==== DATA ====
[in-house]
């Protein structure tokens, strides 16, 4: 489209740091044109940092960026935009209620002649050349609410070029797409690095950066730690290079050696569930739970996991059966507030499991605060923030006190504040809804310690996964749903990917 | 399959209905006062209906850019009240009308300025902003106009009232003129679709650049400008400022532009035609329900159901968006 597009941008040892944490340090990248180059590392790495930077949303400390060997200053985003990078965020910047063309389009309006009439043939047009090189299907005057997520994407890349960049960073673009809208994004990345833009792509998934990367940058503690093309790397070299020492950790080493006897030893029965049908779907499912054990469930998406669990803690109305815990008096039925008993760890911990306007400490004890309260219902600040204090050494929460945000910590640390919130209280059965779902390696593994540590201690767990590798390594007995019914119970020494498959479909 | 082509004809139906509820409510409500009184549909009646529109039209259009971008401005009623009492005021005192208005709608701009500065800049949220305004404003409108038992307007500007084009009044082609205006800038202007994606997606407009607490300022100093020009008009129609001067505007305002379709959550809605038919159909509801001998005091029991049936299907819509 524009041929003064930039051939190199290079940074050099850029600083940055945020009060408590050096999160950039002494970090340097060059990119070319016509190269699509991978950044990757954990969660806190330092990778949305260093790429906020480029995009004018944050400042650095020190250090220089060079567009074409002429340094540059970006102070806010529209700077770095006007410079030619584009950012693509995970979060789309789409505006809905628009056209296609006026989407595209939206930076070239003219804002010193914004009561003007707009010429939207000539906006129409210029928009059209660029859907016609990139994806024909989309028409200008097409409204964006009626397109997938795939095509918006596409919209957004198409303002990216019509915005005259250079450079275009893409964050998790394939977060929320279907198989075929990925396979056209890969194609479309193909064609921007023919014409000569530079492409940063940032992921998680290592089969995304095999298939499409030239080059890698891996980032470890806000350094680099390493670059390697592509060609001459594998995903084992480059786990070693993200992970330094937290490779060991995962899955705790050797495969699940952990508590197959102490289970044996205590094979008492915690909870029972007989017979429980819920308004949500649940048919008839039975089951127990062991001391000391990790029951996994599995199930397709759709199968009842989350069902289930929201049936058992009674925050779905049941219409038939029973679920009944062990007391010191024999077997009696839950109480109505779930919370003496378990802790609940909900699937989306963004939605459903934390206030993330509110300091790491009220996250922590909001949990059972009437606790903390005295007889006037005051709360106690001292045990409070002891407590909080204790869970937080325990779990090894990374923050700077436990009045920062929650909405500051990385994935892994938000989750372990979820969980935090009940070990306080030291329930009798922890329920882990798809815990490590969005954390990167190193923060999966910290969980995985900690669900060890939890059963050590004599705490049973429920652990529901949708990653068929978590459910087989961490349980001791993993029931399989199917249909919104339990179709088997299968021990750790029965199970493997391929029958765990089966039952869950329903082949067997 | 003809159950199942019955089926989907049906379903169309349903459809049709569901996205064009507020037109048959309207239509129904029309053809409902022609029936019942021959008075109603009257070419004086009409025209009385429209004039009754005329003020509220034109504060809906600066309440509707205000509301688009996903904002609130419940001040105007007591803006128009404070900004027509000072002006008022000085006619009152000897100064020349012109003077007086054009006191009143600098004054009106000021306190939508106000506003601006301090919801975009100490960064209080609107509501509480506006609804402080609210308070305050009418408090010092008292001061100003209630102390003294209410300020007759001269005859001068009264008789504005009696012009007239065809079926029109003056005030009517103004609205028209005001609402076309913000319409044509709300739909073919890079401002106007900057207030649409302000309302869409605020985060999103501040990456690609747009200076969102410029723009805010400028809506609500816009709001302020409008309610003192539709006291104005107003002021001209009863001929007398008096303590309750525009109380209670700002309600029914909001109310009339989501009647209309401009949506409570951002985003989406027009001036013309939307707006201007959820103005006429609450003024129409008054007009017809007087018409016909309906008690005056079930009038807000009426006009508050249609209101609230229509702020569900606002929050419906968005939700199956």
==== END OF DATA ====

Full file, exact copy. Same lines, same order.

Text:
[in-house]
């Protein structure tokens, strides 16, 4: 489209740091044109940092960026935009209620002649050349609410070029797409690095950066730690290079050696569930739970996991059966507030499991605060923030006190504040809804310690996964749903990917 | 399959209905006062209906850019009240009308300025902003106009009232003129679709650049400008400022532009035609329900159901968006 597009941008040892944490340090990248180059590392790495930077949303400390060997200053985003990078965020910047063309389009309006009439043939047009090189299907005057997520994407890349960049960073673009809208994004990345833009792509998934990367940058503690093309790397070299020492950790080493006897030893029965049908779907499912054990469930998406669990803690109305815990008096039925008993760890911990306007400490004890309260219902600040204090050494929460945000910590640390919130209280059965779902390696593994540590201690767990590798390594007995019914119970020494498959479909 | 082509004809139906509820409510409500009184549909009646529109039209259009971008401005009623009492005021005192208005709608701009500065800049949220305004404003409108038992307007500007084009009044082609205006800038202007994606997606407009607490300022100093020009008009129609001067505007305002379709959550809605038919159909509801001998005091029991049936299907819509 524009041929003064930039051939190199290079940074050099850029600083940055945020009060408590050096999160950039002494970090340097060059990119070319016509190269699509991978950044990757954990969660806190330092990778949305260093790429906020480029995009004018944050400042650095020190250090220089060079567009074409002429340094540059970006102070806010529209700077770095006007410079030619584009950012693509995970979060789309789409505006809905628009056209296609006026989407595209939206930076070239003219804002010193914004009561003007707009010429939207000539906006129409210029928009059209660029859907016609990139994806024909989309028409200008097409409204964006009626397109997938795939095509918006596409919209957004198409303002990216019509915005005259250079450079275009893409964050998790394939977060929320279907198989075929990925396979056209890969194609479309193909064609921007023919014409000569530079492409940063940032992921998680290592089969995304095999298939499409030239080059890698891996980032470890806000350094680099390493670059390697592509060609001459594998995903084992480059786990070693993200992970330094937290490779060991995962899955705790050797495969699940952990508590197959102490289970044996205590094979008492915690909870029972007989017979429980819920308004949500649940048919008839039975089951127990062991001391000391990790029951996994599995199930397709759709199968009842989350069902289930929201049936058992009674925050779905049941219409038939029973679920009944062990007391010191024999077997009696839950109480109505779930919370003496378990802790609940909900699937989306963004939605459903934390206030993330509110300091790491009220996250922590909001949990059972009437606790903390005295007889006037005051709360106690001292045990409070002891407590909080204790869970937080325990779990090894990374923050700077436990009045920062929650909405500051990385994935892994938000989750372990979820969980935090009940070990306080030291329930009798922890329920882990798809815990490590969005954390990167190193923060999966910290969980995985900690669900060890939890059963050590004599705490049973429920652990529901949708990653068929978590459910087989961490349980001791993993029931399989199917249909919104339990179709088997299968021990750790029965199970493997391929029958765990089966039952869950329903082949067997 | 003809159950199942019955089926989907049906379903169309349903459809049709569901996205064009507020037109048959309207239509129904029309053809409902022609029936019942021959008075109603009257070419004086009409025209009385429209004039009754005329003020509220034109504060809906600066309440509707205000509301688009996903904002609130419940001040105007007591803006128009404070900004027509000072002006008022000085006619009152000897100064020349012109003077007086054009006191009143600098004054009106000021306190939508106000506003601006301090919801975009100490960064209080609107509501509480506006609804402080609210308070305050009418408090010092008292001061100003209630102390003294209410300020007759001269005859001068009264008789504005009696012009007239065809079926029109003056005030009517103004609205028209005001609402076309913000319409044509709300739909073919890079401002106007900057207030649409302000309302869409605020985060999103501040990456690609747009200076969102410029723009805010400028809506609500816009709001302020409008309610003192539709006291104005107003002021001209009863001929007398008096303590309750525009109380209670700002309600029914909001109310009339989501009647209309401009949506409570951002985003989406027009001036013309939307707006201007959820103005006429609450003024129409008054007009017809007087018409016909309906008690005056079930009038807000009426006009508050249609209101609230229509702020569900606002929050419906968005939700199956």